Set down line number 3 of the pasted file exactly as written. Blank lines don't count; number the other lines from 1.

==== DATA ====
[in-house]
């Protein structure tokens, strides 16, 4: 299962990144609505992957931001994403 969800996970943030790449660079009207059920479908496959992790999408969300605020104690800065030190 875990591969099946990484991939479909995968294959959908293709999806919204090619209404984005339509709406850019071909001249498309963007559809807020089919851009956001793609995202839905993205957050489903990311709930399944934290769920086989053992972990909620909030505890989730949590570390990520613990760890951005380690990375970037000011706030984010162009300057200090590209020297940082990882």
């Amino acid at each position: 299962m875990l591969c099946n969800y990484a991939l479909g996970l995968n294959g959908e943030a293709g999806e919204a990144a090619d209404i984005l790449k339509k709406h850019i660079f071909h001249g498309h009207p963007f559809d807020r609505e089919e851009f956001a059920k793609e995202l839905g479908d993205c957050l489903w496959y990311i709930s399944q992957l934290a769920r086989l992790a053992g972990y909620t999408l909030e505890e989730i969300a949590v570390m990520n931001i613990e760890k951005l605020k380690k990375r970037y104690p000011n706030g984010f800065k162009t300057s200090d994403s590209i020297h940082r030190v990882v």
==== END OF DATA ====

């Amino acid at each position: 299962m875990l591969c099946n969800y990484a991939l479909g996970l995968n294959g959908e943030a293709g999806e919204a990144a090619d209404i984005l790449k339509k709406h850019i660079f071909h001249g498309h009207p963007f559809d807020r609505e089919e851009f956001a059920k793609e995202l839905g479908d993205c957050l489903w496959y990311i709930s399944q992957l934290a769920r086989l992790a053992g972990y909620t999408l909030e505890e989730i969300a949590v570390m990520n931001i613990e760890k951005l605020k380690k990375r970037y104690p000011n706030g984010f800065k162009t300057s200090d994403s590209i020297h940082r030190v990882v």